Qualcomm wins appeal in FTC antitrust lawsuit, stock soars

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Qualcomm (NASDAQ: QCOM) succeeded in its legal battle against the Federal Trade Commission (FTC) after an Appeals Court overturned a District Court decision that the largest smartphone modem chipmaker violated antitrust laws.

The ruling ended a three-year legal problem that threatened Qualcomm’s primary businesses including its patent licensing business that generates billions of dollars of revenue.

Qualcomm’s stock price increased by more than 4% to $113.56 per share around 11:05 AM in New York on Wednesday.

In 2019, U.S. District Court Judge Lucy Koh handed a victory to the FTC in its antitrust case against Qualcomm. Judge Koh ruled that the company violated the Sherman Act by abusing its strong position in the wireless market and charged too much royalty for its patents. She ordered a permanent worldwide injunction prohibiting some of the company’s business practices. The federal consumer protection watchdog originally sued the company in 2017.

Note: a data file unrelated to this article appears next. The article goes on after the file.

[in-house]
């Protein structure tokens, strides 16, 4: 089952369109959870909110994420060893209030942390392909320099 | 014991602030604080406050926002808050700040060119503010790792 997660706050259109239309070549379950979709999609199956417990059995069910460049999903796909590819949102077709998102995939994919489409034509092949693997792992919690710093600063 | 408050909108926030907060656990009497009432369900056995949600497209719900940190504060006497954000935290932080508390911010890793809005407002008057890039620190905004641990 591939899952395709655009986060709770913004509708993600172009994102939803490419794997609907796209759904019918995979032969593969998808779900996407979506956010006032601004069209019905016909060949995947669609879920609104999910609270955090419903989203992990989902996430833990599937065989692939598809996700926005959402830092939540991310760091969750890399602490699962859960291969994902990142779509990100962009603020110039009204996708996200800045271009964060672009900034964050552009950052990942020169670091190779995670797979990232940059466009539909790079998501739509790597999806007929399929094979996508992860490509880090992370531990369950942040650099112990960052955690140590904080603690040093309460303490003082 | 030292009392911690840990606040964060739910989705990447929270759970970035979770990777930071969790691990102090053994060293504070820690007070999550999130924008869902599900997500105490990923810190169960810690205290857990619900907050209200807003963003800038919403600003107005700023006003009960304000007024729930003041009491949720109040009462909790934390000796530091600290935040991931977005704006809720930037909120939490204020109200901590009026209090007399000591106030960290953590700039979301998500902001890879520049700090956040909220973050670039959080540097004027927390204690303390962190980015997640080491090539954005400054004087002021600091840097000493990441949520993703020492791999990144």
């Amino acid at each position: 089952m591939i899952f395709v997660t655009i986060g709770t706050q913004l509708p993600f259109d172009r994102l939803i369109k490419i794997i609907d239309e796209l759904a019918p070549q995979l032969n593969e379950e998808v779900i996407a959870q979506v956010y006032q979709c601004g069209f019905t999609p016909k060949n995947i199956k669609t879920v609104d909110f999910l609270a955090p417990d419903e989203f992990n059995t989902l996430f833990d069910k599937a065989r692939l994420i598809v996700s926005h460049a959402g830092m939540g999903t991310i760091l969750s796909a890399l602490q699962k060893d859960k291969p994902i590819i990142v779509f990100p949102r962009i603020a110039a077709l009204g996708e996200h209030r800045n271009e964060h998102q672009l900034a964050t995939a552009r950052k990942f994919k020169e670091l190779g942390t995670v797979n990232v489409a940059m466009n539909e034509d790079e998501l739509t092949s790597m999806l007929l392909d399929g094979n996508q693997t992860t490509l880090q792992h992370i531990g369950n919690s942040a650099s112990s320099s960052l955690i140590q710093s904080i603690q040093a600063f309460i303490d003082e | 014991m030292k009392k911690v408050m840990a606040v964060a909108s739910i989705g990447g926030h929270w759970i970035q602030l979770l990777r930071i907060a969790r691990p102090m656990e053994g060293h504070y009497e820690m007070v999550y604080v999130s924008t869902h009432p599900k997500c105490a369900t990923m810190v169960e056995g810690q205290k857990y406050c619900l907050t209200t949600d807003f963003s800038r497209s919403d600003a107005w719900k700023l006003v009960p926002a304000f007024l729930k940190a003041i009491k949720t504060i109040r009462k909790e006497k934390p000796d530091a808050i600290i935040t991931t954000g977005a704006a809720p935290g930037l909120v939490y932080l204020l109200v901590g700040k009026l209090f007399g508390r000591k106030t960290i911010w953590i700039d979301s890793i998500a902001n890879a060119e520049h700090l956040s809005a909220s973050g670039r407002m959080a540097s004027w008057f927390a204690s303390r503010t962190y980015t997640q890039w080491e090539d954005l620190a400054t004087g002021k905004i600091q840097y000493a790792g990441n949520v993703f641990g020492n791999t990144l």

On Tuesday, a three-judge panel of the U.S. Court of Appeals for the Ninth Circuit rejected the FTC’s contention that Qualcomm violated the Sherman Act by unreasonably restraining trade and unlawfully monopolizing the code division multiple access (CDMA) and premium long-term evolution (LTE) cellular modem chip markets.

FTC failed to prove that Qualcomm’s practices destroy competition

Judge Consuela Callahan wrote the panel’s opinion, which states that the District Court erred in its ruling since the FTC failed to support its arguments against that the company’s practices harm competition.

“Anticompetitive behavior is illegal under federal antitrust law. Hypercompetitive behavior is not. Qualcomm has exercised market dominance in the 3G and 4G cellular modem chip markets for many years, and its business practices have played a powerful and disruptive role in those markets, as well as in the broader cellular services and technology markets. The company has asserted its economic

muscle “with vigor, imagination, devotion, and ingenuity… It has also “acted with sharp elbows—as businesses often do.”

“Our job is not to condone or punish Qualcomm for its success, but rather to assess whether the FTC has met its burden under the rule of reason to show that Qualcomm’s practices have crossed the line to “conduct which unfairly tends to destroy competition itself…We conclude that the FTC has not met its burden,” according to the Appeals Court.

In response to the ruling, Qualcomm General Counsel Don Rosenberg said, “The Court of Appeals unanimous reversal, entirely vacating the District Court decision, validates our business model and patent licensing program and underscores the tremendous contributions that Qualcomm has made to the industry.”

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